Monday, February 18, 2019

Monday Night - Cloudy. Low: 20-24

Tuesday - Clouds remain. Snow beginning in the evening. High: 30-34

Tuesday Night - Clouds persist. Breezy. Snow transitioning to freezing rain overnight. Some sleet may mix in. 1-3" of snow possible. 0.10" of ice accumulation possible. Windy. Low: 28-32
Wednesday - Cloudy. Freezing drizzle changing over to drizzle ending by early afternoon. High: 36-40

Thursday - Mostly Sunny. High: 42-46

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Columbia is in store for yet another significant winter event this forecast period. We will see a brief period of calm and cold throughout Monday night. Despite the dry air in place over Missouri, clouds will continue to linger. Precipitation will begin as snow Tuesday evening and persist into the overnight hours until it is expected to transition to freezing rain after midnight. Columbia could see snow accumulations in the range of 1-3", and ice accumulations up to 0.10". Freezing drizzle is possible into Wednesday morning hours, but no additional accumulations are expected. Conditions Tuesday night into Wednesday morning will make for hazardous travel, so please exercises caution! On Thursday, temperatures will be slightly warmer with sunshine in the sky.

Forecasters: Danaher and Hirsch
Issued: 5:00 p.m., February 18, 2019

Technical Discussion (The nerdy stuff we are discussing in class!)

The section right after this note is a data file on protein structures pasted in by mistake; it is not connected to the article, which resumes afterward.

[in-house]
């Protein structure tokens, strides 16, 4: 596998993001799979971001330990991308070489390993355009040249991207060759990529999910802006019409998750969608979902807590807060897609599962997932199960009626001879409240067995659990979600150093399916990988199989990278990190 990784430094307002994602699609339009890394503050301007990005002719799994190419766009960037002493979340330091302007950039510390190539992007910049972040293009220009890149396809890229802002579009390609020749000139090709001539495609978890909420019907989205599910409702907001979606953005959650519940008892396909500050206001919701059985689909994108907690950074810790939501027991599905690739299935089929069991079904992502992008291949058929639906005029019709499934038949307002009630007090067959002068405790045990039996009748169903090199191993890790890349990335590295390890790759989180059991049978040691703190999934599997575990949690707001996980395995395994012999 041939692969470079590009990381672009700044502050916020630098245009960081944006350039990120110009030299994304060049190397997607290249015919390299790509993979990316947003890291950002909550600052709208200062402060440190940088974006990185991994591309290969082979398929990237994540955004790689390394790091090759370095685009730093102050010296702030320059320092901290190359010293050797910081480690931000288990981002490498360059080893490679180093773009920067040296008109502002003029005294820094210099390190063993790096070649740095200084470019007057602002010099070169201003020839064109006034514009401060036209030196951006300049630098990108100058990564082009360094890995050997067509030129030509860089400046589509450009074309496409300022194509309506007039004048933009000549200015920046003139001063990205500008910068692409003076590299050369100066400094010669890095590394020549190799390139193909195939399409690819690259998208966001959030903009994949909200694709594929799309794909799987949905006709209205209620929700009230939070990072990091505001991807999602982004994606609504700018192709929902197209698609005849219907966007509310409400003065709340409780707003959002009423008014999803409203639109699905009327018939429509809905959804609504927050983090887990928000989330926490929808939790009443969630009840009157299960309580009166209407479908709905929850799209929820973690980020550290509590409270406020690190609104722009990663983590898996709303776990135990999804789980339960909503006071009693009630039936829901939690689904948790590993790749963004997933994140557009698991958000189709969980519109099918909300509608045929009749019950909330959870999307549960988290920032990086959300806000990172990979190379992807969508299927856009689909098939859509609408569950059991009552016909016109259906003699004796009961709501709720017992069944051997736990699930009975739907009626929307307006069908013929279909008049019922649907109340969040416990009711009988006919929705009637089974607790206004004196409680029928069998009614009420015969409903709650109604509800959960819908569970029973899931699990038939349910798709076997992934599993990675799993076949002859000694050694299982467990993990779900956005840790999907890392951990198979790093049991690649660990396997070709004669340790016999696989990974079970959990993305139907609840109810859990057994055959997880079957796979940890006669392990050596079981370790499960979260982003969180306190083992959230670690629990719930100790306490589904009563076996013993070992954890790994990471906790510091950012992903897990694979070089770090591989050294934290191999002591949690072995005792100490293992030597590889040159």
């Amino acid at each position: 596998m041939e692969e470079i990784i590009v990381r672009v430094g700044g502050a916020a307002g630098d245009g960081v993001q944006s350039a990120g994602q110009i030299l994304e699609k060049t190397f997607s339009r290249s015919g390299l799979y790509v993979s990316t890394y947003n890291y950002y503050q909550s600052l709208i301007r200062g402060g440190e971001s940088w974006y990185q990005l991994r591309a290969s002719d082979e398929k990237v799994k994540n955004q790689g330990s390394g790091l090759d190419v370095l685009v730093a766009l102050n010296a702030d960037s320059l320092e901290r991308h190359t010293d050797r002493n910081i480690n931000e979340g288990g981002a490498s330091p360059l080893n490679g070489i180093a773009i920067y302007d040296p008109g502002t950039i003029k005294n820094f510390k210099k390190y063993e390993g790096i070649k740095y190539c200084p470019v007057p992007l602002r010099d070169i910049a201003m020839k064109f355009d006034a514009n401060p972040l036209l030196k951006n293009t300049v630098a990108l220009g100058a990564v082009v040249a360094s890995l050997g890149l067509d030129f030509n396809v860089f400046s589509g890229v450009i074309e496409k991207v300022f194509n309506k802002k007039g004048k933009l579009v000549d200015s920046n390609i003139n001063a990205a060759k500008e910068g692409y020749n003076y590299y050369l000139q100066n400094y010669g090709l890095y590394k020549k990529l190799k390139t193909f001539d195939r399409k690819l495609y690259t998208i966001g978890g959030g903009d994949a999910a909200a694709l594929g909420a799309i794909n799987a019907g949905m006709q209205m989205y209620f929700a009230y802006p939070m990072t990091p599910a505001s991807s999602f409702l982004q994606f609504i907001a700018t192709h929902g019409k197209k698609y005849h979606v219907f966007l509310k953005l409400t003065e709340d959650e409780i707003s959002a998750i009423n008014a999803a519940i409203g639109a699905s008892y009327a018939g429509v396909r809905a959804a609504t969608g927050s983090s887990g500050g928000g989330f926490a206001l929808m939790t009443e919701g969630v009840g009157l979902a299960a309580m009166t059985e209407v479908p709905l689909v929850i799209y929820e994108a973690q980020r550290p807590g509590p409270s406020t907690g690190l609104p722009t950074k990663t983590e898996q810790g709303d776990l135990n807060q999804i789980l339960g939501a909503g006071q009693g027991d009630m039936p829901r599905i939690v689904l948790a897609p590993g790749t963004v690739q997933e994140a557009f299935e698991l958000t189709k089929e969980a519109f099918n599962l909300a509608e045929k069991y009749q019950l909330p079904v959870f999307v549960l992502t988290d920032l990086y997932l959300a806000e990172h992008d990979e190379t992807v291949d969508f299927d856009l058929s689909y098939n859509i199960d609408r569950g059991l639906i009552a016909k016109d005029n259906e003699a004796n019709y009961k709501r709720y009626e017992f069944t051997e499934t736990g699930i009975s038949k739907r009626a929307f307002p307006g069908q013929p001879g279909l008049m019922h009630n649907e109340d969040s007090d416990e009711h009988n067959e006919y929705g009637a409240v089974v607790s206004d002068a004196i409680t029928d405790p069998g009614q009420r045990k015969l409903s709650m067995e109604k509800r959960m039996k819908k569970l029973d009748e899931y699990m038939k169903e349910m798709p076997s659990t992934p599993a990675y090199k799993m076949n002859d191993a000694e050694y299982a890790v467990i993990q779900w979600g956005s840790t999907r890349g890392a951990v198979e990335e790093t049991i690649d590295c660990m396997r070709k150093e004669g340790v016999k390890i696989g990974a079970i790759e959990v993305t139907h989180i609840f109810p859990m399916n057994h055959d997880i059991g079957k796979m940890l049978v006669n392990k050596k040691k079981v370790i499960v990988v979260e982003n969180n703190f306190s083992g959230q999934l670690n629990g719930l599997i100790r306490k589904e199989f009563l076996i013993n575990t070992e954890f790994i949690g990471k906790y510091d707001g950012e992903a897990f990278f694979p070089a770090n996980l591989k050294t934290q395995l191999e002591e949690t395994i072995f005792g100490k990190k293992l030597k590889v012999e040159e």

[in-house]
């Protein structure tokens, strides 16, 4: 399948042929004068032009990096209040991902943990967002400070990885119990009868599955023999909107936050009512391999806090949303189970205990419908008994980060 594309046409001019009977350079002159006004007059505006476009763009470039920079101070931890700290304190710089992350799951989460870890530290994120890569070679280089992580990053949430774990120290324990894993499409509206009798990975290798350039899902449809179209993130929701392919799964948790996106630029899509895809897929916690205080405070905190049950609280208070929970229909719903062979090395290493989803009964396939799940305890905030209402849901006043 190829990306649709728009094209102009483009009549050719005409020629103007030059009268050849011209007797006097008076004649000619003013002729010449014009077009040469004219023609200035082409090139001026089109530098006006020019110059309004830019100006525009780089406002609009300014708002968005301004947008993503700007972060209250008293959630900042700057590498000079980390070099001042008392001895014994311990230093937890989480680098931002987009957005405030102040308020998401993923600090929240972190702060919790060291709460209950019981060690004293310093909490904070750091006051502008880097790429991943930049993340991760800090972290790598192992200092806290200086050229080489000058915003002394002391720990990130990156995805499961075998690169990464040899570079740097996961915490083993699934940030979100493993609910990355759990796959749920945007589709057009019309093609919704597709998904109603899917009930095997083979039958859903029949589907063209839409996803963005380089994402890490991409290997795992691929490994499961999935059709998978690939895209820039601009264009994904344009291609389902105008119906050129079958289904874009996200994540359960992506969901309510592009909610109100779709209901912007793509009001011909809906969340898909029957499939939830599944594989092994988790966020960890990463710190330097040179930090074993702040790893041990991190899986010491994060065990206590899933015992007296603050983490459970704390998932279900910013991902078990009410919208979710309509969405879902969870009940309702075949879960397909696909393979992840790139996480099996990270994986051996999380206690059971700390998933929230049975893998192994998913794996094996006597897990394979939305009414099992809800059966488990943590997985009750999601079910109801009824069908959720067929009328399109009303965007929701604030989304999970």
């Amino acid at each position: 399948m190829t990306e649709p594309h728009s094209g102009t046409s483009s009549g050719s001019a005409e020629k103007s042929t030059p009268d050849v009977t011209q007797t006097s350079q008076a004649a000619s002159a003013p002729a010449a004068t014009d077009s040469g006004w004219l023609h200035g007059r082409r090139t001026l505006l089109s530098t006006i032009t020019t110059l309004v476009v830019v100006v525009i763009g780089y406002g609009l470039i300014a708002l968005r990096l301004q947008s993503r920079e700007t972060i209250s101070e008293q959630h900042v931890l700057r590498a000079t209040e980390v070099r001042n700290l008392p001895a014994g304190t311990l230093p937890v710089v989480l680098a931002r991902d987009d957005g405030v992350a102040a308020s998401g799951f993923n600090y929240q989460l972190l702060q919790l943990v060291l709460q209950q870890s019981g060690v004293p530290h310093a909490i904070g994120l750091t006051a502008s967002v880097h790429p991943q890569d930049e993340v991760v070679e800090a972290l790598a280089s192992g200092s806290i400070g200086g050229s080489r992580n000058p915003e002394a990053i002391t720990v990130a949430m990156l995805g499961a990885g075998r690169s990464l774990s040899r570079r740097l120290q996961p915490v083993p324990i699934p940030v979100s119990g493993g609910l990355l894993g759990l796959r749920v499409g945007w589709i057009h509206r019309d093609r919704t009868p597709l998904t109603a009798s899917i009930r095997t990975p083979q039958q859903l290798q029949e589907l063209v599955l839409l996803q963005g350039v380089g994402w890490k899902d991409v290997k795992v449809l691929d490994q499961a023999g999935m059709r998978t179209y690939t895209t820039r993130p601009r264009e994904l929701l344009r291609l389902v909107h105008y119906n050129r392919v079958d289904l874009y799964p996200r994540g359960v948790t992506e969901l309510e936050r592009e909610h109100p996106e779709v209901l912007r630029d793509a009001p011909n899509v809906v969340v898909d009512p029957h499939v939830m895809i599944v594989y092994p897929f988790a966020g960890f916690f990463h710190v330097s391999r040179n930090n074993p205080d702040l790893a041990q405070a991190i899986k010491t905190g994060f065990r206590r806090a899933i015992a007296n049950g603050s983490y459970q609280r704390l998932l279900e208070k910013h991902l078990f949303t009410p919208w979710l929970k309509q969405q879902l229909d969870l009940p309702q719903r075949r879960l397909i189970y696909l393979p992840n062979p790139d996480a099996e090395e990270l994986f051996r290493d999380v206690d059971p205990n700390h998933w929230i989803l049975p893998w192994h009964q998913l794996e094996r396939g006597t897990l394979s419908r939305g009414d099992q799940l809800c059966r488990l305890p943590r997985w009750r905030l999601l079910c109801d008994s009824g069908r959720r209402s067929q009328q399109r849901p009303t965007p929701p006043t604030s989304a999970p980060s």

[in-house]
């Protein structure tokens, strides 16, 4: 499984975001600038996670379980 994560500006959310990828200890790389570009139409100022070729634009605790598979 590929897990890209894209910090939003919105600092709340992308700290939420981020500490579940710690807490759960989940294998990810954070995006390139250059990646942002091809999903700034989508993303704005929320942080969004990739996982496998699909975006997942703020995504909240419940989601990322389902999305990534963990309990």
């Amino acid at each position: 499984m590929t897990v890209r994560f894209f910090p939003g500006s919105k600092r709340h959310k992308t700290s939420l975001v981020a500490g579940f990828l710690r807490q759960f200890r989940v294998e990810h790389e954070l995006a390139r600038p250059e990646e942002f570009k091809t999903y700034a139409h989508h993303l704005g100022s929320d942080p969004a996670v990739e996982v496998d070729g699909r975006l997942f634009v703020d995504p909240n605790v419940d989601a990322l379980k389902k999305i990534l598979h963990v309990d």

The GFS is the preferred model according to the WPC. Cold and dreary conditions still continue through Monday night. As the Monday ends, high clouds will continue to linger in the atmosphere throughout the night indicated in the GFS 18Z model run. Entering into Tuesday morning, the 12Z sounding show backing winds from 850mb to 700mb indicating CAA. This becomes important because it will continue to keep the temperatures cooler and sets up the snow storm from Tuesday night into Wednesday morning. By 00Z Wednesday, Columbia will be sitting under the right-entrance region of a 110-kt 250 hPa jet with plenty of divergence aloft. At 500 hPa, several small vorticity maxima will move NE out of Arkansas and through mid-Missouri throughout the night. Also, at 850 hPa, a 40-kt LLJ will develop over Arkansas and push N/NE toward our area, leading to plenty of moisture advection. All this, combined with high omega values throughout the column, points to even more winter weather. The main question for this system is precipitation types and resulting amounts. Currently, all model guidance starts this system as snow between 21Z Tuesday and 00Z Wednesday, and continues as all snow through roughly 06Z Wednesday. After that, model guidance diverges, with all precipitation types being shown between the models used. With soundings showing veering winds in the column and a strong LLJ present, there will be WAA advection, likely beginning around 06Z Wednesday. Also, cloud ice will be rapidly lost between 06Z and 12Z Wednesday. With this being said, I have leaned toward a snow to freezing rain transition between 06Z and 12Z Wednesday, with some sleet mixing in. After 12Z Wednesday, the system will be mostly done impacting the area, although cannot rule out some drizzle or freezing drizzle before 18Z Wednesday. My conclusion leans more too 1-3" of snow and up to 0.1" of ice accretion is likely based on current information. As Thursday approaches, the wind profile will switch back to veering which means WAA. Temperatures will increase once again as we end this forecast period.